Library hold came through quicker than I expected. :) Hoping THAR BE MOARRR DRAGONS this time around…
…after listening, yeah, not so much with my hopesLibrary hold came through quicker than I expected. :) Hoping THAR BE MOARRR DRAGONS this time around…
…after listening, yeah, not so much with my hopes for more dragon time, at least not in the way that I hoped. It was entertaining, but it probably didn't help that this is what I listened to right after the absolutely LOVELY The Wrath and the Dawn. Not this book's fault, but it is what it is.
I don't have time for a re-read so I bought the audio since I'll need it for a refresher when the second book comes out, anyway. =) Original review heI don't have time for a re-read so I bought the audio since I'll need it for a refresher when the second book comes out, anyway. =) Original review here. And maybe I'll actually review if in full after this listen. Doubtful, though, since it's already been so difficult to put my love for this story into coherent sentences.
...And it was even better on audio, if that's possible....more
An advance copy of this title was provided by the publisher in exchange for an honest review. This review is based upon the audiobook, however, whichAn advance copy of this title was provided by the publisher in exchange for an honest review. This review is based upon the audiobook, however, which I procured myself. My thoughts are my own.
I had a review copy of this novel, but I just love the narrator for this series so much, that I decided to wait until the audiobook was released. And it was worth the wait! I just love where Bishop is taking this story and how slow she is to introduce the swoons -- though I wouldn't mind those coming sooner rather than later as the series progresses -- but it feels genuine to the story and makes my reader heart happy.
I mean, seriously...this is probably the sloooowest burning romance I think I've ever read. And most of the time that doesn't bother me, except when I want to smoosh Meg and Simon together and make them kiss already. They are sooo close now, too...I can feel it. I think every other terra indigene -- and some of the humans, too -- can see it. Simon and Meg seem to be the only ones who haven't clued in yet. But even if they were aware of what's building between them, they'd still take their time because Simon would never push his Meg and Meg is still fragile and child-like right now.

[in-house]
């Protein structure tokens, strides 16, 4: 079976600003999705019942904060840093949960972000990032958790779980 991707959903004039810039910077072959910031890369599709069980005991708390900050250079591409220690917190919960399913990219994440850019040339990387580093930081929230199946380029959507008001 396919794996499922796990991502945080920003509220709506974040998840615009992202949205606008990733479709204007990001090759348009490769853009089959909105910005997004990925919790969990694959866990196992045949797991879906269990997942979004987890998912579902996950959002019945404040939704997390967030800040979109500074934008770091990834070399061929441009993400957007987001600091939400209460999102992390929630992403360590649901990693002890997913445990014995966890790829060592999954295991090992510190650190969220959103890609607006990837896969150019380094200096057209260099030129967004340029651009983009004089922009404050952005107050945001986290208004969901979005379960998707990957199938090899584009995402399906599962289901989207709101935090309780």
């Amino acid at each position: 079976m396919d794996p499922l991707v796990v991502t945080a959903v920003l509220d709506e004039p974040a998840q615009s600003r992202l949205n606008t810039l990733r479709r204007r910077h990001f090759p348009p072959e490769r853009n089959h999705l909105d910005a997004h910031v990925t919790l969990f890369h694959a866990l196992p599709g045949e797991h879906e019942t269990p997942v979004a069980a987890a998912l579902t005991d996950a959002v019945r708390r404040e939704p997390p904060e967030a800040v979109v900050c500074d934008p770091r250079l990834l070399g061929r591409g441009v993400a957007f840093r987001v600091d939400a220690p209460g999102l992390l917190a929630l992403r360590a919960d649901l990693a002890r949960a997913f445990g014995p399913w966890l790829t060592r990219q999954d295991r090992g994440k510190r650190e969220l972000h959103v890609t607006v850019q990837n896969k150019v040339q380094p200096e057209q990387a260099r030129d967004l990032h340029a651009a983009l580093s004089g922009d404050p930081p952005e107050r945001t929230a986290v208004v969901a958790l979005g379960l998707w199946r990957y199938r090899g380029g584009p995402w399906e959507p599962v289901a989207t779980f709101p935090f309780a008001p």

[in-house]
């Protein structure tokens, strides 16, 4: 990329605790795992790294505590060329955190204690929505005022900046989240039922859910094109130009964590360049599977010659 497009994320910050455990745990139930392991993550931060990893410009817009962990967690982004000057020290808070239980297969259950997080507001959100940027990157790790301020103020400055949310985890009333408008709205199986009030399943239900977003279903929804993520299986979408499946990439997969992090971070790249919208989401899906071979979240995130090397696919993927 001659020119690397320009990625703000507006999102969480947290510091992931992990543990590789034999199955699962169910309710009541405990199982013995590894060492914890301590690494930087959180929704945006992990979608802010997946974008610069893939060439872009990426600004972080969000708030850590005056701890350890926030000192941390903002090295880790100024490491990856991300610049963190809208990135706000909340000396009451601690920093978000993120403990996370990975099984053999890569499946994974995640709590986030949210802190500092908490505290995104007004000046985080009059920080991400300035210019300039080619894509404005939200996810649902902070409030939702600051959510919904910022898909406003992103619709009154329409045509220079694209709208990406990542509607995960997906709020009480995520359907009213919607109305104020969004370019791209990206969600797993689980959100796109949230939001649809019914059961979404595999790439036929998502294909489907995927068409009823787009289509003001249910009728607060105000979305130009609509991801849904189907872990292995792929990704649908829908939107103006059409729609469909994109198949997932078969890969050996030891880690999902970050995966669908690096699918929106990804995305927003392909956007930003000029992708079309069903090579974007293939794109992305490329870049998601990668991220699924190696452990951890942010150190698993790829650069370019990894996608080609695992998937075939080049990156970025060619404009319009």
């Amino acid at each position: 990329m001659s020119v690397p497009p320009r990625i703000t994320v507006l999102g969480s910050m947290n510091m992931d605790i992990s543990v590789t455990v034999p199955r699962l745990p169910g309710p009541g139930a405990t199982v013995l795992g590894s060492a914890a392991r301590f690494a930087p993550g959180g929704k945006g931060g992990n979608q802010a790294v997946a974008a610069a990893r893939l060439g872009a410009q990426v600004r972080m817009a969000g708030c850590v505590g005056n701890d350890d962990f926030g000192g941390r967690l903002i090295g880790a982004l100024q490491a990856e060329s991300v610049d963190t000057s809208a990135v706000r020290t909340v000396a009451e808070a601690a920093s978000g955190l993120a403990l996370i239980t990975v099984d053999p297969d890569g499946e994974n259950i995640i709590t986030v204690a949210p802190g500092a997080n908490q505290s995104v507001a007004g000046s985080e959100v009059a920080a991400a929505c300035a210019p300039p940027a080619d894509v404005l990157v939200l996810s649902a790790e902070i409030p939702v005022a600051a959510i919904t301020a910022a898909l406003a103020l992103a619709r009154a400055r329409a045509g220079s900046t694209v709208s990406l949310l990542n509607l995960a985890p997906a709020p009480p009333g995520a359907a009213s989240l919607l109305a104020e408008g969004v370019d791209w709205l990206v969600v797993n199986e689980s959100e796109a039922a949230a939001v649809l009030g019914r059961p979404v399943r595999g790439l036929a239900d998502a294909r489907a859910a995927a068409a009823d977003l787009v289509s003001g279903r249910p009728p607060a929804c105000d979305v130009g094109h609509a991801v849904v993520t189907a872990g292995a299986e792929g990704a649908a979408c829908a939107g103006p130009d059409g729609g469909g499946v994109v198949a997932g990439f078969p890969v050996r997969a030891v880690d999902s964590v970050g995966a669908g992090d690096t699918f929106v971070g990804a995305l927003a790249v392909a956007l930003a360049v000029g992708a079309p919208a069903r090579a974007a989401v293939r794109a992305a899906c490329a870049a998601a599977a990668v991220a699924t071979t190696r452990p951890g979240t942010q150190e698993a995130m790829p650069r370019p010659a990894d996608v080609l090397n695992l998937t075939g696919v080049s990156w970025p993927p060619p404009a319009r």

Though, she is growing out of that a bit. Meg is more direct, and maybe a little more confrontational, when it comes to the terra indigene, and it's served her well. She's also more attuned to her gift as a cassandra sangue, though it scares her counterparts at the Courtyard because she's taken to handling the prophecies herself at times.
The large cast of characters in this series continues to impress, especially in the manner that they treat Meg and in their attempts to be civil -- and sometimes helpful -- when it comes to humans outside of the Courtyard. Some new faces are making an impact in this installment, too, when war seems imminent between humans and the Others.
If the narrator for this series weren't so fabulous, I might need a chart of characters to keep them all straight. As it is, Alexandra Harris performs each character deftly, lending an accent for Vlad, gruffness for Henry Beargard and Simon Wolfgard, and a gentle sweetness for Meg. The audio was sixteen hours long, but even at that length, I wasn't ready for the story or the audio to be over. It seems I never am, though, when it comes to this series.
I can't believe I was ever hesitant to start reading these books. I read very little in the way of adult novels these days, but with series like this, I see that changing in the future. I am utterly in love with these books and how the story has progressed over the first three installments, and I can't wait to see where Bishop takes the story next. (But please let there be a kiss in the very near future for Meg and Simon! Pretty please?!?)
GIF it to me straight: